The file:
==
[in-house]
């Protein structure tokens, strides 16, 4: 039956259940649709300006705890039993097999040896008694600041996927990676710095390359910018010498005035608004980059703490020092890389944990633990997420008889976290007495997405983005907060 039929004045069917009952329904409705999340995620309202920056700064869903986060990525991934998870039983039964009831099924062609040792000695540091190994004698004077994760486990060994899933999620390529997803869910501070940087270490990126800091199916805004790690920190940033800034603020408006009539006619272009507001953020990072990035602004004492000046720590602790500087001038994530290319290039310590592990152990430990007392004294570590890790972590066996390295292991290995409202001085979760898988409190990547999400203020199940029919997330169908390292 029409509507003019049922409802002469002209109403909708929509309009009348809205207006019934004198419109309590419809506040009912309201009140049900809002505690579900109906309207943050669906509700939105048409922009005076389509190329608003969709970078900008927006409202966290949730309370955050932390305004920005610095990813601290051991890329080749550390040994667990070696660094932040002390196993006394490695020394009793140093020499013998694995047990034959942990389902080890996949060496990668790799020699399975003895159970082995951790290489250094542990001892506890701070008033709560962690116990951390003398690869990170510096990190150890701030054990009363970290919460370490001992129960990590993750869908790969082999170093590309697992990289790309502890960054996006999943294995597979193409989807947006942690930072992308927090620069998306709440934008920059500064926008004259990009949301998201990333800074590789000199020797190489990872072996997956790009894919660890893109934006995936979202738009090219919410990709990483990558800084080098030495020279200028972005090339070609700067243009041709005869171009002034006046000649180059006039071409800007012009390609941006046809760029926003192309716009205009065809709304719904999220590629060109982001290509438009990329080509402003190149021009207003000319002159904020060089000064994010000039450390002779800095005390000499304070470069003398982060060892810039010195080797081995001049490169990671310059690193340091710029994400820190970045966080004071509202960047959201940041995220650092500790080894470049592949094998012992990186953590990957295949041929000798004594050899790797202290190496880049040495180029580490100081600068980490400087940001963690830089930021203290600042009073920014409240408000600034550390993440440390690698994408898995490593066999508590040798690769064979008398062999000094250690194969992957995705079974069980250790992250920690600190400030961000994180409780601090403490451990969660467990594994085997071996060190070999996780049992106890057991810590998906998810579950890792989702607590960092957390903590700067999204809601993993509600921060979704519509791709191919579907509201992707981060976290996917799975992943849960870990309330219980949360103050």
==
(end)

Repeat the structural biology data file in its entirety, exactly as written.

[in-house]
């Protein structure tokens, strides 16, 4: 039956259940649709300006705890039993097999040896008694600041996927990676710095390359910018010498005035608004980059703490020092890389944990633990997420008889976290007495997405983005907060 039929004045069917009952329904409705999340995620309202920056700064869903986060990525991934998870039983039964009831099924062609040792000695540091190994004698004077994760486990060994899933999620390529997803869910501070940087270490990126800091199916805004790690920190940033800034603020408006009539006619272009507001953020990072990035602004004492000046720590602790500087001038994530290319290039310590592990152990430990007392004294570590890790972590066996390295292991290995409202001085979760898988409190990547999400203020199940029919997330169908390292 029409509507003019049922409802002469002209109403909708929509309009009348809205207006019934004198419109309590419809506040009912309201009140049900809002505690579900109906309207943050669906509700939105048409922009005076389509190329608003969709970078900008927006409202966290949730309370955050932390305004920005610095990813601290051991890329080749550390040994667990070696660094932040002390196993006394490695020394009793140093020499013998694995047990034959942990389902080890996949060496990668790799020699399975003895159970082995951790290489250094542990001892506890701070008033709560962690116990951390003398690869990170510096990190150890701030054990009363970290919460370490001992129960990590993750869908790969082999170093590309697992990289790309502890960054996006999943294995597979193409989807947006942690930072992308927090620069998306709440934008920059500064926008004259990009949301998201990333800074590789000199020797190489990872072996997956790009894919660890893109934006995936979202738009090219919410990709990483990558800084080098030495020279200028972005090339070609700067243009041709005869171009002034006046000649180059006039071409800007012009390609941006046809760029926003192309716009205009065809709304719904999220590629060109982001290509438009990329080509402003190149021009207003000319002159904020060089000064994010000039450390002779800095005390000499304070470069003398982060060892810039010195080797081995001049490169990671310059690193340091710029994400820190970045966080004071509202960047959201940041995220650092500790080894470049592949094998012992990186953590990957295949041929000798004594050899790797202290190496880049040495180029580490100081600068980490400087940001963690830089930021203290600042009073920014409240408000600034550390993440440390690698994408898995490593066999508590040798690769064979008398062999000094250690194969992957995705079974069980250790992250920690600190400030961000994180409780601090403490451990969660467990594994085997071996060190070999996780049992106890057991810590998906998810579950890792989702607590960092957390903590700067999204809601993993509600921060979704519509791709191919579907509201992707981060976290996917799975992943849960870990309330219980949360103050």